This post is part of the #EdBlogNZ 2016 Challenge for the bonus Leap Day challenge. The challenge was to “stretch yourself and create an audio or video post about a passion of yours”.

I have focused on being an introvert and a learner. My audio recording is below and beneath this is a transcript of the recording.





introverts uniteIn a group I can feel isolated. I can feel alone.

Sometimes I can feel more alone in a group than when I’m on my own.

Words wash around me, over me, through me.

I might have something good to say. Something relevant to the conversation. But it’s too late. I didn’t speak up in time. The time has passed. The conversation has moved on.

I might be questioned on the topic. I had something to say, but now I’ve been put on the spot. My mind is blank. My thought has gone. And now I feel even more alone. People are waiting for a response and I have no words to speak.

Talk with me one on one. Give me time to think and to process and we can have an in-depth conversation. Don’t bother with small talk though, I can’t keep that up. I’ll answer your questions about the weather or about what I do. But they will be short and to the point.

Engage me with my passions and I can talk with you. In fact, I might not shut up.

You see, I’m an introvert. I value my own thoughts and my own space. I don’t need to be alone, but I don’t need constant attention.

When I was at school, I hated being put on the spot by my teachers. I might know the answer or be able to respond, but as soon as my name was called, it was gone. My stomach would start to churn. My face would go red. I appeared as if I didn’t know anything. It was unfair.

Yet, I found myself doing this as a teacher.


Because I hadn’t understood my own personality. I hadn’t understood my introversion.

I despised group activities as a student. If it was only with one other person, I could manage. But with a larger group I felt my voice could not be heard.

However, I found my way with working online. Put me in a collaborative doc, and I can contribute. My voice can be heard. Throw me into a fast-paced Twitter stream and I will love every moment. I’m in a crowded online space yet physically I’m on my own. I am happy, I am learning, I am contributing and I’m engaged.


Image source: Joe Wolf, Flickr – CC BY-ND 2.0

Breaking down the walls

2016-02-27 12.18.40I spent today at EducampWelly. It was about 5 hours of educators having the opportunity to share and discuss all things education – what’s on top for them. I always love these events because you see the real passion of teachers come out, especially since they have made the decision themselves to use up one day in their weekend to continue to grow and develop for the benefit of their students… our children!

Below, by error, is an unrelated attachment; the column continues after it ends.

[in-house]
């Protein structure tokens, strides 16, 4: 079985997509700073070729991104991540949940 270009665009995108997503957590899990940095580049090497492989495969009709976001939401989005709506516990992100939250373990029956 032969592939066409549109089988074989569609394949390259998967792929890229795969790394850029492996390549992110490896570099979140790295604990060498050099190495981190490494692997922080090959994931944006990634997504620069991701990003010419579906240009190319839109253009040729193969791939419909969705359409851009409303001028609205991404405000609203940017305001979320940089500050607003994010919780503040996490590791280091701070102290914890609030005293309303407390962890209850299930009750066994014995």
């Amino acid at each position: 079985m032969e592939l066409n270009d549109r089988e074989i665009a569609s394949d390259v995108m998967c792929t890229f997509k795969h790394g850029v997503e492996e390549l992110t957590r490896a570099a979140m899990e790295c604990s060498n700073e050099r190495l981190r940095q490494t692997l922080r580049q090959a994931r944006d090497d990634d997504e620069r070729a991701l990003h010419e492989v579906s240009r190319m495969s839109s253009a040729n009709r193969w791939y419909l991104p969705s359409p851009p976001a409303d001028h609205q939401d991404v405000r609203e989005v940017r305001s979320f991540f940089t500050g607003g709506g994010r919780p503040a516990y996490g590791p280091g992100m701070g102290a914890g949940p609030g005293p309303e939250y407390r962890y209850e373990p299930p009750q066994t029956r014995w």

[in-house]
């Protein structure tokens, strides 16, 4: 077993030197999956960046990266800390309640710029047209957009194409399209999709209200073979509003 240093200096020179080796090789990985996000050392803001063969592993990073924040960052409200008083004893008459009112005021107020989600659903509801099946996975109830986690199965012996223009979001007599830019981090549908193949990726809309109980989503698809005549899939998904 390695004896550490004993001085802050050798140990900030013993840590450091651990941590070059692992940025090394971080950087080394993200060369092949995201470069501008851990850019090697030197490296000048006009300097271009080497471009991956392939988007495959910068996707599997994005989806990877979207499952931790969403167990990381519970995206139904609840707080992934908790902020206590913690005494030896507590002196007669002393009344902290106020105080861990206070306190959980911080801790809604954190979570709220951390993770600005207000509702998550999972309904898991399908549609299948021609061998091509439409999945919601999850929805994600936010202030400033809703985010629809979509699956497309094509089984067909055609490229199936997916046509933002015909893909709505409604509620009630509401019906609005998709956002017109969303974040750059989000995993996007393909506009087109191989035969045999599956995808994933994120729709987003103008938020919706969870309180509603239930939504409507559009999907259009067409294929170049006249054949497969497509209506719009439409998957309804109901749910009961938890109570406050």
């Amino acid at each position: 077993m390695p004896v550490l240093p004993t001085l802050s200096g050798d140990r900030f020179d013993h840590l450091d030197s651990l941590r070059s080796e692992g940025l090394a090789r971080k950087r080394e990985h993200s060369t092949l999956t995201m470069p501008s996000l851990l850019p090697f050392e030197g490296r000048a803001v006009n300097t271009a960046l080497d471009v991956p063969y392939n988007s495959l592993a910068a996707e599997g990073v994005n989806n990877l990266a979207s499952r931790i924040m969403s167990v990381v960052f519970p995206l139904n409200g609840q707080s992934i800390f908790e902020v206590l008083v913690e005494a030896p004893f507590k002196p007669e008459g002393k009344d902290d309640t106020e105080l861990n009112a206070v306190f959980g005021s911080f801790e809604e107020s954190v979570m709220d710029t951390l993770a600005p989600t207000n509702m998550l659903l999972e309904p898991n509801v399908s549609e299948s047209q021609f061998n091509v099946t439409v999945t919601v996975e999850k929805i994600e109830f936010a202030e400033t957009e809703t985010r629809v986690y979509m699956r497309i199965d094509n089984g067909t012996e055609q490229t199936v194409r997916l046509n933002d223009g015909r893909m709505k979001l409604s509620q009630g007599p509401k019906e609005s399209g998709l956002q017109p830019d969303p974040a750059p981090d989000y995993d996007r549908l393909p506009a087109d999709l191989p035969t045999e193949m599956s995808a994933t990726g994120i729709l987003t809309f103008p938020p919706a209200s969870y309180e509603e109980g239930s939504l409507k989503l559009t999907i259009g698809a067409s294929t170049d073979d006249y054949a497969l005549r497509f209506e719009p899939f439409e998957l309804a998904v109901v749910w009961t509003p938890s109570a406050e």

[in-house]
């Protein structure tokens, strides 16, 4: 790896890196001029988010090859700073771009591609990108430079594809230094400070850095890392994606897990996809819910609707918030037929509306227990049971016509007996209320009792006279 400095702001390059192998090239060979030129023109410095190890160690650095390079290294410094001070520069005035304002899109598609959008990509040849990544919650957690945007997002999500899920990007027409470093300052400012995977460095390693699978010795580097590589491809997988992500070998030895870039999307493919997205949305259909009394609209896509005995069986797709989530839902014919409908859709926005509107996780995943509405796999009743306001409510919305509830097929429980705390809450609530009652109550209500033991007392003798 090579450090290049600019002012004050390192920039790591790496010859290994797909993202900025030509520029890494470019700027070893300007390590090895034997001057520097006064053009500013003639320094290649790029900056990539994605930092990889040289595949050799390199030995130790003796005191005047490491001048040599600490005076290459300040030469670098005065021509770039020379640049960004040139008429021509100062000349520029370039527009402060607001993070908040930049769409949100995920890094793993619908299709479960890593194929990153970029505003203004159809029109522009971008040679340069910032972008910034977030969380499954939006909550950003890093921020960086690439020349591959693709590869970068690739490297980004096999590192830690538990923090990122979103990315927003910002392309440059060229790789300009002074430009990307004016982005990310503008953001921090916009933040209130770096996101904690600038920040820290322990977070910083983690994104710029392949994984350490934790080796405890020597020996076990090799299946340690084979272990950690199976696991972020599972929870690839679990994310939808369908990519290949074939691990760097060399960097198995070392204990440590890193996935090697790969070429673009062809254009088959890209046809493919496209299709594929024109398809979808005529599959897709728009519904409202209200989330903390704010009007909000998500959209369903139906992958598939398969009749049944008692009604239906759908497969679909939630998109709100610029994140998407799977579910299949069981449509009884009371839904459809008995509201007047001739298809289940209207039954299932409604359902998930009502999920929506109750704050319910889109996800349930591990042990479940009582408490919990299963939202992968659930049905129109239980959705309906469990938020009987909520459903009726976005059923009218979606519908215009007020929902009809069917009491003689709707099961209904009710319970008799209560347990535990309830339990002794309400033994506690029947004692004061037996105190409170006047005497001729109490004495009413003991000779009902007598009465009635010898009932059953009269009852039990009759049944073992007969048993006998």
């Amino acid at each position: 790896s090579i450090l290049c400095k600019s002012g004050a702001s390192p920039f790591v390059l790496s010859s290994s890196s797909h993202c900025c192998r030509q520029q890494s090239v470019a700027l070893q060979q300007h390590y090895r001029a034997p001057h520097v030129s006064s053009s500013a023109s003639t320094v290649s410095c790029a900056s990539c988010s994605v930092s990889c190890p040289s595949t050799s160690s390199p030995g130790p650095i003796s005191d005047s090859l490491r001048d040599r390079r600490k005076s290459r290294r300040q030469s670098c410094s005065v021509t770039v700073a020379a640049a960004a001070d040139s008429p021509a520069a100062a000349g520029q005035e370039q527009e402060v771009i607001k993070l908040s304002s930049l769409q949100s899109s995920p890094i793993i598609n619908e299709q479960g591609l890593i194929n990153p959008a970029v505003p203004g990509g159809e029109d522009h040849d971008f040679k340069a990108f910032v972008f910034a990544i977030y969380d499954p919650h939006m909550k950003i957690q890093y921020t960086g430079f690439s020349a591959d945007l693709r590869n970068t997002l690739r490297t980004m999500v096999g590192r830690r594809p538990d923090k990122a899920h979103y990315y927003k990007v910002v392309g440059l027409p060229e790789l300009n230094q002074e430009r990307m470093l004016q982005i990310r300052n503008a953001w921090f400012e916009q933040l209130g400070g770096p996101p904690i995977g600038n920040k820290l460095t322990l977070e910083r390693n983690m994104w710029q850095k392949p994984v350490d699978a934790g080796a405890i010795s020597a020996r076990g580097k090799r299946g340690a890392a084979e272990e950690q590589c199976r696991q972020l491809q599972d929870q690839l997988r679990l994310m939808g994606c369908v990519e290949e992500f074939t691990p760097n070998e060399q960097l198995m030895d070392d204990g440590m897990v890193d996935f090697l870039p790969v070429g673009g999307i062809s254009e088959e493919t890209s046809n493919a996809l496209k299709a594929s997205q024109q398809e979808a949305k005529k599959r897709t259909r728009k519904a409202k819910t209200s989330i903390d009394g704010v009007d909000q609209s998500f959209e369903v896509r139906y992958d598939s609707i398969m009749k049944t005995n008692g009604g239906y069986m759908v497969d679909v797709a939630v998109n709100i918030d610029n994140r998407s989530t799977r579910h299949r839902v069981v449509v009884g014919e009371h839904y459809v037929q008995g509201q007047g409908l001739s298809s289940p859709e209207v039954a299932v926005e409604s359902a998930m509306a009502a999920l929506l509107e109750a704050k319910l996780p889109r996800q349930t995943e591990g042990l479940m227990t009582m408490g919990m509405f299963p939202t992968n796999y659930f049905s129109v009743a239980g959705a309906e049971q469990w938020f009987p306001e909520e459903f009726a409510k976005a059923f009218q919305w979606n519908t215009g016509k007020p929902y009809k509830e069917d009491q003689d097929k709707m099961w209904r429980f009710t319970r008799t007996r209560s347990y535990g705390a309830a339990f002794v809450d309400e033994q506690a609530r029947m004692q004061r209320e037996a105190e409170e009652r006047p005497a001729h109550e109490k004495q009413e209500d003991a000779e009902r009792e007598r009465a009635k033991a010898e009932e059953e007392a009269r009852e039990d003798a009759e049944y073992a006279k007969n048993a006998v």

The thing that stood out to me is how in so many ways at the moment, schools are trying to break down walls.

  • Breaking down walls of their classroom (sometimes literally) and reimagining what learning is, how, where and when it can take place.
  • Breaking down the school fence/gate and getting out into the community; encouraging two-way communication and engagement between what goes on inside the school and outside it.
  • Breaking down the silos of subject teaching – integrating more across subjects (particularly at secondary) and reimagining assessment.
  • Breaking down the barriers between the various sectors; realising that all sectors can have something to offer to all others – early childhood, primary, secondary and tertiary.

That last one was the big one for me today. It was so good to see a range of educators from across the sectors.

Let’s keep breaking down the walls and continue to engage, discuss and learn from one another.

Learning spaces

This post has been written as part of the 2016 #EdBlogNZ Challenge for February which encourages participants to share a virtual tour of their learning space.

My own learning spaces

As I’m not currently teaching, I don’t have a classroom or learning space for my own students, however I do have my own personal learning spaces and this has made me think about what I find suitable for my own learning needs.

my workspace

In my “office” at home, which is really just a small corner of my bedroom, I have set up my desk, and a ridiculous number of devices and monitors. Okay… I’m sure some others have more, and to be honest I don’t always use them all at once. But this works for me. Yes, it’s my workspace, but I also do a lot of learning here as a part of my job.

2016-02-17 19.34.43

While my job sometimes takes me to work in various locations, I do have another space that I have used for both work and specifically learning. It’s a place that I find peaceful, calming and generally relaxing. I sit in my car and work/study with a view across the Wellington harbour. Even on an evening like today’s which is overcast, with a slight breeze (not even a Wellington breeze!), I can enjoy it.

What draws me to my learning spaces?